Designing new game material is rewarding yet difficult work. Building a background, feat, race, magic item, monster, or spell another player can use at the table takes more time and effort than asking that person to read a book of readymade, playtested options. Many fear new creations, since each has the potential to break the game if its power level is not considered and balanced against the rest of the options provided in the game. On the other hand, creating new material is a lot of fun! Every new creation presents unique stories and mechanics that help define your group’s narrative from all the others in the Dungeons & Dragons multiverse.
I’m James Introcaso, an ENnie-winning blogger, best-selling DMs Guild author, podcaster, and game designer. I’m here to help you design new game mechanics. In each Design Workshop article I provide the tools you need to cook-up a new piece of fifth edition D&D content. This first article looks at the basics of designing something new for D&D and walks you through creating one of my favorite pieces of the game: backgrounds.
Ask Before You Design
Before you sit down to design any new content, backgrounds or otherwise, ask yourself the following questions.
What Do I Want to Make?
Have a clear idea in your head of what you want to create. Get the answer down to a single sentence like, “I want to create a background for a character who used to be an actual monster and then became a humanoid through magic.” Your answer to this question informs your answer to the questions that come next.
Does My Creation Already Exist?
Take a moment and read through official D&D content (along with, if possible, popular third party content like the Tome of Beasts from Kobold Press). See if what you have in mind already exists. Reinventing an existing element of the game isn’t worth the time and effort. Official content receives more playtesting and scrutiny than something you can make on your own. With that in mind, if you feel the official version of a piece of content is lacking, consider tweaking it (see below) instead of rebuilding it from scratch.
In the case of the monster background, I reviewed the backgrounds listed on D&D Beyond and saw there was nothing close. I also perused the backgrounds in the homebrew section of D&D Beyond, because why make something from scratch the awesome community already provides?
Can I Reskin or Tweak Another Creation to Suit My Needs?
If a game element has the mechanics you want but the story isn’t right, change the story and keep the mechanics, a concept referred to as reskinning. For instance, if you’re interested in creating a planar traveler background, the far traveler background from the Sword Coast Adventurer’s Guide has many of the details you already require. Even though far traveler is meant for a character that travels far on a single Material Plane (specifically Faerûn), rather than traveling several planes, the mechanical pieces of the far traveler–skill proficiencies, tool proficiencies, language option, equipment, All Eyes on You feature, personality traits, ideals, bonds, and flaws–work with either concept. In this case it’s easier to reskin the far traveler, change its story and keep its mechanics the same, rather than build a new background from the ground up.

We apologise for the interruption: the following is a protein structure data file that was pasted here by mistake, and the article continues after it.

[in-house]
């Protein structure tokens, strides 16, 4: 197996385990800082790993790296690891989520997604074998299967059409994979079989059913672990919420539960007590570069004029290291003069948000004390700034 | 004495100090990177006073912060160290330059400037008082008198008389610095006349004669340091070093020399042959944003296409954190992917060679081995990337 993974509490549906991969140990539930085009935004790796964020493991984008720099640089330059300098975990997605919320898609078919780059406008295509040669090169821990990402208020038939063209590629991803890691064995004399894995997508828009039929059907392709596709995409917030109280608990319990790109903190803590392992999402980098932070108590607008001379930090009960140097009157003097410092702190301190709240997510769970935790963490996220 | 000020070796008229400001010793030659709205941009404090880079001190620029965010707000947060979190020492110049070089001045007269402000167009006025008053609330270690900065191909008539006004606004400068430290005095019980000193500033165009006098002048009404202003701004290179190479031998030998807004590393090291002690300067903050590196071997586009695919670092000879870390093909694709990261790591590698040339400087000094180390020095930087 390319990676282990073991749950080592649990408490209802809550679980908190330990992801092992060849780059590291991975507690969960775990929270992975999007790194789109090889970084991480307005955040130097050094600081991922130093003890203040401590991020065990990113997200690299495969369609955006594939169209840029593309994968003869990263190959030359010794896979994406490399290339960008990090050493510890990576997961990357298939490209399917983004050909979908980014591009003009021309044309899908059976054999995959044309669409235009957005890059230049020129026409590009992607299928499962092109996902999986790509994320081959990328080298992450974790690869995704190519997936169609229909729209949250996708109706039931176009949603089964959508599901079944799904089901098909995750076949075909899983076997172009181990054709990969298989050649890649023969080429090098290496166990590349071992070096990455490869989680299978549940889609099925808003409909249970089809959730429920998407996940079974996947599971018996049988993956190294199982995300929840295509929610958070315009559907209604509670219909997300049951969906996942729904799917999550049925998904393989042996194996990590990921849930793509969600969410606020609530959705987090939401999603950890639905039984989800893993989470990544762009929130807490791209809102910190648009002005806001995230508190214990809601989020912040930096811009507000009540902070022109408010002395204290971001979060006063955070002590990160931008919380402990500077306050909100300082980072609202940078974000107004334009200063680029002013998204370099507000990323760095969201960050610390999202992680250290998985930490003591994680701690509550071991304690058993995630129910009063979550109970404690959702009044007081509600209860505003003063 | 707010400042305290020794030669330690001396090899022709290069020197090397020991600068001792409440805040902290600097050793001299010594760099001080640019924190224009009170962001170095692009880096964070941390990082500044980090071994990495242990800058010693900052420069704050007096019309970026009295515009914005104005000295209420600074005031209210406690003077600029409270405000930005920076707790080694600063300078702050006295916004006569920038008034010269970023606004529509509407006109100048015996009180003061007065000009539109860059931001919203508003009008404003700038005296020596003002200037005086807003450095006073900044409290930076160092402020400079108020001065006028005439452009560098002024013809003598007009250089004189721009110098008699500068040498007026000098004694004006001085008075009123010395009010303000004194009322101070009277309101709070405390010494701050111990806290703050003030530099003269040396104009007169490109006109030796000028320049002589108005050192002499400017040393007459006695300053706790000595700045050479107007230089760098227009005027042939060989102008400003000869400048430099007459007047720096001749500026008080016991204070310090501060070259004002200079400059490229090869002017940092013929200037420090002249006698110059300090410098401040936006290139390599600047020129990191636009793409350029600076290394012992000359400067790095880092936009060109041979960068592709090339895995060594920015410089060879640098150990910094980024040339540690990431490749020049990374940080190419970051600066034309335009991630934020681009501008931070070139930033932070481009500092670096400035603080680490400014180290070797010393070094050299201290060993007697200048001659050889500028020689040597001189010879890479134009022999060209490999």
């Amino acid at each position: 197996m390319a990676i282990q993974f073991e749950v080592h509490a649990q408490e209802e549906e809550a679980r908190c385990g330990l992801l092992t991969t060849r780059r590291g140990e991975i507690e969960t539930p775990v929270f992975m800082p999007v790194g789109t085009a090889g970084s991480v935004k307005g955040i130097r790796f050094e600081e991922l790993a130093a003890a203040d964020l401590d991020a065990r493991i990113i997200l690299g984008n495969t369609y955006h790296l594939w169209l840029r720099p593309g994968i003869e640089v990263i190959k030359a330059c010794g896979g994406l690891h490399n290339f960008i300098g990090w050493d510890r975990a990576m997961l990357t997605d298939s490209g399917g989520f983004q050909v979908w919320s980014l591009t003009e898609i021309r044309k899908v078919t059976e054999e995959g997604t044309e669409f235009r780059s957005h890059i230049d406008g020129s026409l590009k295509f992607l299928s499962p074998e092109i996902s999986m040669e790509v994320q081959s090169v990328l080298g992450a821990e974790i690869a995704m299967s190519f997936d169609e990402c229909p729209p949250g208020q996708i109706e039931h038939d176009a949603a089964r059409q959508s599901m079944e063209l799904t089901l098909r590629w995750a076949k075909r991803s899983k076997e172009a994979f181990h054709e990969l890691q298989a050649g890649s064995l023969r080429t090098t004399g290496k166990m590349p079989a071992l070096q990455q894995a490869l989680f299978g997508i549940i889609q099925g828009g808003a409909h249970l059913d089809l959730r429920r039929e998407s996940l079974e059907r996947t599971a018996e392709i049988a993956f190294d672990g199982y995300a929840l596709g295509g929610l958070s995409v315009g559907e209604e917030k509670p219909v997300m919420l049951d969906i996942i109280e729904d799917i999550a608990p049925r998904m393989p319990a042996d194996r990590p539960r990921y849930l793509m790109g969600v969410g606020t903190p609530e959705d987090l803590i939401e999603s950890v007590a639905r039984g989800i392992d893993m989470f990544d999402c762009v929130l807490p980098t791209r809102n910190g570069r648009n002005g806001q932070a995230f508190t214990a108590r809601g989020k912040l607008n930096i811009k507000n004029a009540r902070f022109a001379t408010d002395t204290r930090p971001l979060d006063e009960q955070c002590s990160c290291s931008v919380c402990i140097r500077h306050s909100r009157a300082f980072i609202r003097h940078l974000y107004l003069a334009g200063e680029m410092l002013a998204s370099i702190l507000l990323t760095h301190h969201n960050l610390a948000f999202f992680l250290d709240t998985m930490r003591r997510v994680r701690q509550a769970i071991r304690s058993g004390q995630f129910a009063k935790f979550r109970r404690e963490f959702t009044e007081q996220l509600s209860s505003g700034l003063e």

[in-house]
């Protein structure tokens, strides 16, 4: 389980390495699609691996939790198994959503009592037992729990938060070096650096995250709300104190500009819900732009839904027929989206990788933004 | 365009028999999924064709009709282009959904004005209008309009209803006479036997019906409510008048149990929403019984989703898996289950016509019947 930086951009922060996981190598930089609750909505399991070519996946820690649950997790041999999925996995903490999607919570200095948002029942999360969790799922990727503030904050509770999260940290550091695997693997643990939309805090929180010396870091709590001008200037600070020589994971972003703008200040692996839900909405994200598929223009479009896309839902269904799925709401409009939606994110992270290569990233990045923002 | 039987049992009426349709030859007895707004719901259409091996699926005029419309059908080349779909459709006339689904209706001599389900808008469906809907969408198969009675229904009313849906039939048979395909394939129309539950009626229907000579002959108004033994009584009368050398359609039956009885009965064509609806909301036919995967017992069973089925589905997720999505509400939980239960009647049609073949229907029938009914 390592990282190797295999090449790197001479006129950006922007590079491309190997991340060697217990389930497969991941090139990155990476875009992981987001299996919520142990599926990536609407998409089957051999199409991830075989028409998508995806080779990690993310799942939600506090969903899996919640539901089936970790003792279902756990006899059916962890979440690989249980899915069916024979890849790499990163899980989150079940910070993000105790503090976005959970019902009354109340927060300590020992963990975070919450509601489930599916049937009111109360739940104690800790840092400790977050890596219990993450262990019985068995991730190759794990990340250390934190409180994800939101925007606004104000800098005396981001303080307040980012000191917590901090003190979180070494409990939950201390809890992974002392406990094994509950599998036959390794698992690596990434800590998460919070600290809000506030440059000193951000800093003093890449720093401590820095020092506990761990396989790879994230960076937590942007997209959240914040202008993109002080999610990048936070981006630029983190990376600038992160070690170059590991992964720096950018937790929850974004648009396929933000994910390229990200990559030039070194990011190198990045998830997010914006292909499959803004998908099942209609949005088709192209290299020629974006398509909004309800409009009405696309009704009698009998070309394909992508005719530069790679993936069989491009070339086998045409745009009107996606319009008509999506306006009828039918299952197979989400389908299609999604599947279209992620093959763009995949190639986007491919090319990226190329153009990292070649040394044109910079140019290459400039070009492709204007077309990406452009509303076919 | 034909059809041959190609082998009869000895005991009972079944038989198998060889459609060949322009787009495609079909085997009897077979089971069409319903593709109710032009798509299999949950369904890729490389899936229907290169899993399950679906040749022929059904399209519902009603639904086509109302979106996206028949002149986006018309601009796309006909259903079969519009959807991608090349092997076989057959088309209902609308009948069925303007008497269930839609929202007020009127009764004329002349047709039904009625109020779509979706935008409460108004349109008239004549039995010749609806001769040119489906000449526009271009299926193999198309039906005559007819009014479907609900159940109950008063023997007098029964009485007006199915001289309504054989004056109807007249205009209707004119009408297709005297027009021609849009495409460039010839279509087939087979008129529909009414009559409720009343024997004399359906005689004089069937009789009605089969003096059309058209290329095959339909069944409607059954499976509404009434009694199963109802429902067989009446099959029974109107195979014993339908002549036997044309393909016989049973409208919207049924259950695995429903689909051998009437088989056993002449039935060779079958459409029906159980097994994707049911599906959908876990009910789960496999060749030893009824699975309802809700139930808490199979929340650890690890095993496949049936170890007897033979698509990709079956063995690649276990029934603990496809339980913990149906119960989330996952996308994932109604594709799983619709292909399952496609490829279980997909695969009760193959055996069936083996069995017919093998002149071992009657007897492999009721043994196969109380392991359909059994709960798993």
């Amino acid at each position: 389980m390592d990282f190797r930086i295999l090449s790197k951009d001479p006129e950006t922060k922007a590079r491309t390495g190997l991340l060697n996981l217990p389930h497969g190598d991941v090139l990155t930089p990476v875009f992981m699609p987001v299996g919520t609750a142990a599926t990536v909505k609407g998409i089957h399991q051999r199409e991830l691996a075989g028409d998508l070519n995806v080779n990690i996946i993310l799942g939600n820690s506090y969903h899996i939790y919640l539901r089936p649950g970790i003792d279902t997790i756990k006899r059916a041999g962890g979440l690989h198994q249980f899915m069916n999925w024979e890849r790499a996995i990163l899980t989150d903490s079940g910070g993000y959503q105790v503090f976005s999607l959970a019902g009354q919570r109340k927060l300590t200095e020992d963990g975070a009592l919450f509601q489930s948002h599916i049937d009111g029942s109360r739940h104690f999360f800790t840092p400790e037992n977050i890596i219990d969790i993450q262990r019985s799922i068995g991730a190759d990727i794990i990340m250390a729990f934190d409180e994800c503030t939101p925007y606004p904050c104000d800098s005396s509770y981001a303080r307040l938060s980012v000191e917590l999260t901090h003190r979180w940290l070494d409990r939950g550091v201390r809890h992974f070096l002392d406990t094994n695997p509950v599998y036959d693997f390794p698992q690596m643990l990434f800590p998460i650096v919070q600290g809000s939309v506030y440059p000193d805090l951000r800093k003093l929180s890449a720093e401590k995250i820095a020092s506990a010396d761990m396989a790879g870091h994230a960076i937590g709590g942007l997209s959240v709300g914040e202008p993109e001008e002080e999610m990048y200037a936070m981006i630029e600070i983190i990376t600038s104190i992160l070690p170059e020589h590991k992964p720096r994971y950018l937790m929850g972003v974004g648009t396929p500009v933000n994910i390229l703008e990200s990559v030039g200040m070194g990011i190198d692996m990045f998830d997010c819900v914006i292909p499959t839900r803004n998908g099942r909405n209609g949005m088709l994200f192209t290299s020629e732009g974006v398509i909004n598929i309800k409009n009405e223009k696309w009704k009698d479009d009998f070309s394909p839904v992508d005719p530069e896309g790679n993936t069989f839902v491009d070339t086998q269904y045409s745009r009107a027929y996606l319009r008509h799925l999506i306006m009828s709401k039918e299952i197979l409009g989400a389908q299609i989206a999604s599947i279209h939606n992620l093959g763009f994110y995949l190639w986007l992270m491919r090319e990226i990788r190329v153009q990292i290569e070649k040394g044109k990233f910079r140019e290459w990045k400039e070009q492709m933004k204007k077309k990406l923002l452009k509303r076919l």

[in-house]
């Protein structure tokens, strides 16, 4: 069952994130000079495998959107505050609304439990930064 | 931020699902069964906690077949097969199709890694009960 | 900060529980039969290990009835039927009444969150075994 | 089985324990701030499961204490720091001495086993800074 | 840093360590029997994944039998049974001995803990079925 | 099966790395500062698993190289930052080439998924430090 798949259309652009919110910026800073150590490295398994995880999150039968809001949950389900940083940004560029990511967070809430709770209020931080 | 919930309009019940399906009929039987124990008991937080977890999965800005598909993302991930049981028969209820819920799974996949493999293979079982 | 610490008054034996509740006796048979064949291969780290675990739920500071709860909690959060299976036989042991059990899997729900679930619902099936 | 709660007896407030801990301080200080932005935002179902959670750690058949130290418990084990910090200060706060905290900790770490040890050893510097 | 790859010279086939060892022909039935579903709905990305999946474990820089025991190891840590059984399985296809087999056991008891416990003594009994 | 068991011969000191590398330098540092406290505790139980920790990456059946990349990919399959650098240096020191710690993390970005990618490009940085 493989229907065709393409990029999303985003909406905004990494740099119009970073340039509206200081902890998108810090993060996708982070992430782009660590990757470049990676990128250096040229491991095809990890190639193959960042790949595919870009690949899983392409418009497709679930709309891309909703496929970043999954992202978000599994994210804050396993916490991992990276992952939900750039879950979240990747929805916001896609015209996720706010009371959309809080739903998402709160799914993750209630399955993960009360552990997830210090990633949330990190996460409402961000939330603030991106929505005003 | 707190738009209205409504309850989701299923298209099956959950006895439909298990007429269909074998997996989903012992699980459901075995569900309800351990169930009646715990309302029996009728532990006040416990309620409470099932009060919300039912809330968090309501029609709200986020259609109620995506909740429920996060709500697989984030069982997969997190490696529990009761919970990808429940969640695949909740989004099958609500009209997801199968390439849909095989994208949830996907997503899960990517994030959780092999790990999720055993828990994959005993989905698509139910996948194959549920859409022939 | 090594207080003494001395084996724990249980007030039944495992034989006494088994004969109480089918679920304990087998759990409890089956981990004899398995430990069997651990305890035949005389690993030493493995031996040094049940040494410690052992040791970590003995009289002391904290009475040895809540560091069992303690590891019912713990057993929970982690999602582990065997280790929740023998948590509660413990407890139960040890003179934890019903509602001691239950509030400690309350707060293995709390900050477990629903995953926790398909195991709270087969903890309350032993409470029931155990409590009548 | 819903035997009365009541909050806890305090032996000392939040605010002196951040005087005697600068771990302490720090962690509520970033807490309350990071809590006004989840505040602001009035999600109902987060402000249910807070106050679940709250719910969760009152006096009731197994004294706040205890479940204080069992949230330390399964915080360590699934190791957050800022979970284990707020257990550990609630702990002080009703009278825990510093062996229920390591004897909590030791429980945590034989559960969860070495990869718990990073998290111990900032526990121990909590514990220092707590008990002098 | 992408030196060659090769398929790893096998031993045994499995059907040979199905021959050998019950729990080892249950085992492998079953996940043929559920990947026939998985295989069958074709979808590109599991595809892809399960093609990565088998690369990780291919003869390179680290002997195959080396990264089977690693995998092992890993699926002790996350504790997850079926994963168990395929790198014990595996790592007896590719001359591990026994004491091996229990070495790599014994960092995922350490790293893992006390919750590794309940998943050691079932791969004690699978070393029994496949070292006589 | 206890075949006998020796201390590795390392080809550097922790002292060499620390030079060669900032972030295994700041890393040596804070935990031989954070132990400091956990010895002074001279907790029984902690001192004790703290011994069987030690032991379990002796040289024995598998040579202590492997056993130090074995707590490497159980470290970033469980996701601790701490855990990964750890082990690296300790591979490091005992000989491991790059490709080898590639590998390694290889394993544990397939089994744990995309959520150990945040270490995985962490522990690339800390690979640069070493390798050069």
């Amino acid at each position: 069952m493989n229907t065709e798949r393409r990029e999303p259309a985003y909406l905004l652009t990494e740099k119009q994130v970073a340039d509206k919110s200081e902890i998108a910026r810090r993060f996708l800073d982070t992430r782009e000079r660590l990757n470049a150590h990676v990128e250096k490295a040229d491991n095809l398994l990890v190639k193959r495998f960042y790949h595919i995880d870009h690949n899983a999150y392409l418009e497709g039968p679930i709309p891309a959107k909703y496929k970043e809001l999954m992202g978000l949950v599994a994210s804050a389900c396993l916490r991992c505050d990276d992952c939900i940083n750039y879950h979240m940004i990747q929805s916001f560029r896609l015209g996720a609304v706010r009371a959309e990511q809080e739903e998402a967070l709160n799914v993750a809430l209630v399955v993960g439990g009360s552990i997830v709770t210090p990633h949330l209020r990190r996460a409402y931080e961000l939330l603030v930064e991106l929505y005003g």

If you find something has most the mechanics you want, but a few things seem out of place, simply change what you don’t like. For instance, you may want to create a character who was a pickpocket. The criminal background fits this concept, but it makes more sense for the pickpocket character to gain proficiency in the Sleight of Hand skill than the Deception skill from the background. Swap those skill proficiencies and keep everything else the same. That’s much easier than creating an entire custom pickpocket background.
You may find in some cases you want to reskin and tweak some content. Looking back at the planar traveler background adapted from the far traveler. It makes more sense for a character who travels the harsh environments of the multiverse to gain proficiency in the Survival skill rather than the Insight skill.
With the monster background, it’s clear there isn’t official content we can reskin or tweak to get what I want, so I built it from scratch.
Building a Background
Whenever you create a new element of the game, think about its components. What are the story and mechanical pieces of a background? If you read lots of backgrounds, you learn the following elements make up each:
- Story introduction
- Two skill proficiencies
- Two tool proficiencies, two languages, or one tool proficiency and one language
- Background specific table (optional)
- Variant (optional)
- Variant Feature (optional)
- Suggested characteristics
- Personality Traits
Building your background in D&D Beyond makes your life easier. The application breaks down a background’s elements in an easy-to-use form. Select CHARACTERS > BACKGROUNDS > CREATE from the D&D Beyond homepage and click CREATE FROM SCRATCH to get started filling in the information for your background.
Step 1. Story Introduction
Your story information can be as short as two sentences or as many as three or more paragraphs. For backgrounds, keep the story broad. Official backgrounds are generic. They’re named “criminal” rather than “murderer for hire” and “acolyte” rather than “acolyte of a Bahamut.” The broad name should inform the openness of the description of the background. For instance, in our monster background, a character can have been any monster, not just a dragon. (You could make an exception for a more specific background if it ties directly to a campaign you’re playing, such as “Orphaned by Acererak” for Tomb of Annihilation.)
To help drive home the general Nature of your background, you can ask questions intended for the player to answer. Our monster background asks several questions in its opening paragraph that help an interested player form a story about their character’s past.
While your description of the background should be general, you can provide some examples of specific stories that fit into your background. Get as specific as you like with these ideas and make them ones that excite you. If you think they are fun to play, then someone else reading your background also will.